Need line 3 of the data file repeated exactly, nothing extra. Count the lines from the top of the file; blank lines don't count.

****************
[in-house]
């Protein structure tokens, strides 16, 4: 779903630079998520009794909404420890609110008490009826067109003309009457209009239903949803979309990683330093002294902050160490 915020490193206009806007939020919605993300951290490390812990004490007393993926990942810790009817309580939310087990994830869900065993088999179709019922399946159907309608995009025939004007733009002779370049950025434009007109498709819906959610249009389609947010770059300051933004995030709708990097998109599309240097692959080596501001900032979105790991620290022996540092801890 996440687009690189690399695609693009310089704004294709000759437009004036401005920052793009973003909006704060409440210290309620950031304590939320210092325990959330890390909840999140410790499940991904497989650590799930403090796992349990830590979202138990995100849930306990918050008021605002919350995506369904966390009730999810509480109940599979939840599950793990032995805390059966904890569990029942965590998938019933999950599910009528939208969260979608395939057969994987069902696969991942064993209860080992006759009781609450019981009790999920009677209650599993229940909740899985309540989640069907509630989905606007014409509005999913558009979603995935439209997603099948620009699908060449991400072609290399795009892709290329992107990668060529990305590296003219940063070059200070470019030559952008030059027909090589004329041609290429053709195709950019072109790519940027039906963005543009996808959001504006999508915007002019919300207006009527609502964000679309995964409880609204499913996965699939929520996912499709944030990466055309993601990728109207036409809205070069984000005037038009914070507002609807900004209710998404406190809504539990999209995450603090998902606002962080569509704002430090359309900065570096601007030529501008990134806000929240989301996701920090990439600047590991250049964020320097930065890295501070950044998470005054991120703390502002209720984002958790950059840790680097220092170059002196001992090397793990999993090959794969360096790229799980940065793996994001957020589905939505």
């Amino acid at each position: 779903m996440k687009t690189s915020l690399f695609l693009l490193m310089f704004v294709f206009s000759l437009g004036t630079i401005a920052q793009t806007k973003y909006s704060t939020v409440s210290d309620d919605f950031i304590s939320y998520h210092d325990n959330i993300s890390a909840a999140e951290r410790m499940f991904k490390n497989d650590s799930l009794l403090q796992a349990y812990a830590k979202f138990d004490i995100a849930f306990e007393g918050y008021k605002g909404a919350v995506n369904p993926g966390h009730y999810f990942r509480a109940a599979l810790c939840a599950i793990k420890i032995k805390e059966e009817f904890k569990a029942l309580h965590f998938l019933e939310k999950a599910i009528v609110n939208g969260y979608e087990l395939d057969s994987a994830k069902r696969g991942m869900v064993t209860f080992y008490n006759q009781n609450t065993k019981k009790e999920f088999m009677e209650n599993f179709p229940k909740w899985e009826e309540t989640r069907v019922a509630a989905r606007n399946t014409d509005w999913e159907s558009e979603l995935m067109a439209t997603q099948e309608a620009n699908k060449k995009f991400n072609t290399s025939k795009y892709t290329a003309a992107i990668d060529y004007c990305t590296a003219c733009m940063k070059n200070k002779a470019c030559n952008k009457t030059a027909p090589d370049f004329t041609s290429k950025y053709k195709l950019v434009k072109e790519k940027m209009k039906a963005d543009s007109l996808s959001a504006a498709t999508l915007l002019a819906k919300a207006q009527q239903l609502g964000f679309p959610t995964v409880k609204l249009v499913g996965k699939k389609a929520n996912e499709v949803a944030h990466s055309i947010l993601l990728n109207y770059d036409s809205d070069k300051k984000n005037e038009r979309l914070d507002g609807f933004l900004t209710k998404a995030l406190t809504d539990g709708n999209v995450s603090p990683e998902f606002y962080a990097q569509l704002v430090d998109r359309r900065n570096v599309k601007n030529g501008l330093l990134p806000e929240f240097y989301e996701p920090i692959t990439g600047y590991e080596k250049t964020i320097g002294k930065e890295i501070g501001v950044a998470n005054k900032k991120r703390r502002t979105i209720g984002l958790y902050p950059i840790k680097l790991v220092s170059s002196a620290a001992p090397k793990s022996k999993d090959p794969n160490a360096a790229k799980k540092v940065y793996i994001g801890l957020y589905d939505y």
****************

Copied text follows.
């Amino acid at each position: 779903m996440k687009t690189s915020l690399f695609l693009l490193m310089f704004v294709f206009s000759l437009g004036t630079i401005a920052q793009t806007k973003y909006s704060t939020v409440s210290d309620d919605f950031i304590s939320y998520h210092d325990n959330i993300s890390a909840a999140e951290r410790m499940f991904k490390n497989d650590s799930l009794l403090q796992a349990y812990a830590k979202f138990d004490i995100a849930f306990e007393g918050y008021k605002g909404a919350v995506n369904p993926g966390h009730y999810f990942r509480a109940a599979l810790c939840a599950i793990k420890i032995k805390e059966e009817f904890k569990a029942l309580h965590f998938l019933e939310k999950a599910i009528v609110n939208g969260y979608e087990l395939d057969s994987a994830k069902r696969g991942m869900v064993t209860f080992y008490n006759q009781n609450t065993k019981k009790e999920f088999m009677e209650n599993f179709p229940k909740w899985e009826e309540t989640r069907v019922a509630a989905r606007n399946t014409d509005w999913e159907s558009e979603l995935m067109a439209t997603q099948e309608a620009n699908k060449k995009f991400n072609t290399s025939k795009y892709t290329a003309a992107i990668d060529y004007c990305t590296a003219c733009m940063k070059n200070k002779a470019c030559n952008k009457t030059a027909p090589d370049f004329t041609s290429k950025y053709k195709l950019v434009k072109e790519k940027m209009k039906a963005d543009s007109l996808s959001a504006a498709t999508l915007l002019a819906k919300a207006q009527q239903l609502g964000f679309p959610t995964v409880k609204l249009v499913g996965k699939k389609a929520n996912e499709v949803a944030h990466s055309i947010l993601l990728n109207y770059d036409s809205d070069k300051k984000n005037e038009r979309l914070d507002g609807f933004l900004t209710k998404a995030l406190t809504d539990g709708n999209v995450s603090p990683e998902f606002y962080a990097q569509l704002v430090d998109r359309r900065n570096v599309k601007n030529g501008l330093l990134p806000e929240f240097y989301e996701p920090i692959t990439g600047y590991e080596k250049t964020i320097g002294k930065e890295i501070g501001v950044a998470n005054k900032k991120r703390r502002t979105i209720g984002l958790y902050p950059i840790k680097l790991v220092s170059s002196a620290a001992p090397k793990s022996k999993d090959p794969n160490a360096a790229k799980k540092v940065y793996i994001g801890l957020y589905d939505y």